In this poem (Amoretti Sonnet XXXIV) Spenser is writing about unrequited love. In the poem, the speaker says that he can only wander around, burdened by his cares, sad and comfortless because the woman he loves does not return his love.
In "In Summertime on Bredon Hill," A. E. Housman is also writing about a love that brings more sadness than it does joy. In that way, the love felt by Housman's speaker is similar to that felt by Spenser's speaker. However, the circumstances are much different. Housman's speaker's love is not unrequited, exactly. The object of his love did love him, but she is dead.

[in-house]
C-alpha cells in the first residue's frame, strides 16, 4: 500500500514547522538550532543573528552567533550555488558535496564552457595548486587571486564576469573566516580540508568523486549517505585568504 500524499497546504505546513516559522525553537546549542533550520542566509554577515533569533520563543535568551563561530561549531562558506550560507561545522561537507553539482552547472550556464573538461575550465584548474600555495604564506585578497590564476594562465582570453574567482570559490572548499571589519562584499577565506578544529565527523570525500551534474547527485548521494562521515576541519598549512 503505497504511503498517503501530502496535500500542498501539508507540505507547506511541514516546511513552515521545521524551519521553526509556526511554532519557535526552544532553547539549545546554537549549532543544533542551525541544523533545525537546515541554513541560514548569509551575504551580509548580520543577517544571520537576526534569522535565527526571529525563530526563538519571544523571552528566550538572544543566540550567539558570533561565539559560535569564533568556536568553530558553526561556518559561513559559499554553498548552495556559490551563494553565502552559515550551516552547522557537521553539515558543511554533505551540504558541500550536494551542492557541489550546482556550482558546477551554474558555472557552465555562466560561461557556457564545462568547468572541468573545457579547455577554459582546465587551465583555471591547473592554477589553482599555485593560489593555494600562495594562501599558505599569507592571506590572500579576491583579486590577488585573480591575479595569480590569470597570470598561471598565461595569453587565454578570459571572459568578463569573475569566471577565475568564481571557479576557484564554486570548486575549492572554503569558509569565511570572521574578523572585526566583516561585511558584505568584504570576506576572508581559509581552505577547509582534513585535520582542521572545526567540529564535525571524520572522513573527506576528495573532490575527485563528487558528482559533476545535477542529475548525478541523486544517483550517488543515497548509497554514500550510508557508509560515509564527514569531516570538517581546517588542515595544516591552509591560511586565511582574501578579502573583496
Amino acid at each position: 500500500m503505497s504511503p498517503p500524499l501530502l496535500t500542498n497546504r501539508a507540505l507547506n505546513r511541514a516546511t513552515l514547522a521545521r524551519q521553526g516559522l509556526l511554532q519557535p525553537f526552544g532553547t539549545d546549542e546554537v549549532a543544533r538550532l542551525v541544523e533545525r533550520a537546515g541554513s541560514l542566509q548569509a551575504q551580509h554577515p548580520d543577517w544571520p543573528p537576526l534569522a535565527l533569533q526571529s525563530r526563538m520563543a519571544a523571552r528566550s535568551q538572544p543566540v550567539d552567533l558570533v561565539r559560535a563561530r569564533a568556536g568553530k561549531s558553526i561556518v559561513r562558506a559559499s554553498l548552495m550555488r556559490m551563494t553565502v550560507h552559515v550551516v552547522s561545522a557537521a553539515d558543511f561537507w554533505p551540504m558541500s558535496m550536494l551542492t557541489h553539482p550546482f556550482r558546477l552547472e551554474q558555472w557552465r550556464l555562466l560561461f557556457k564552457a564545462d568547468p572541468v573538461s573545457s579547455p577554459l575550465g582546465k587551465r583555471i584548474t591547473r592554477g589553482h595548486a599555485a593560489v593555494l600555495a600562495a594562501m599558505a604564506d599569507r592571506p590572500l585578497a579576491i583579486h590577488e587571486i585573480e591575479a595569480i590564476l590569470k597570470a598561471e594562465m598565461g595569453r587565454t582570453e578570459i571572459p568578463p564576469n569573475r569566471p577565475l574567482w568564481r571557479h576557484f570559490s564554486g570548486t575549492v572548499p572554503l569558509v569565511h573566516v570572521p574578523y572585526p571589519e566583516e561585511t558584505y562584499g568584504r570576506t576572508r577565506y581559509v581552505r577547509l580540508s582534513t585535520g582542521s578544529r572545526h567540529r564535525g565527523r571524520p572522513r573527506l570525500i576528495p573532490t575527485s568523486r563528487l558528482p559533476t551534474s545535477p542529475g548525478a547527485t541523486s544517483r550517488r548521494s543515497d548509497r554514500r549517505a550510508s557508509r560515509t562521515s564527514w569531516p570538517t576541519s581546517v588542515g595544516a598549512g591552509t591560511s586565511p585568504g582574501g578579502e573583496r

In both poems, the speakers are saddened because of the love they feel for others -- that is what is similar. However, Spenser's speaker's love is unrequited because its object does not love him. Housman's speaker's love cannot be reciprocated because its object is dead.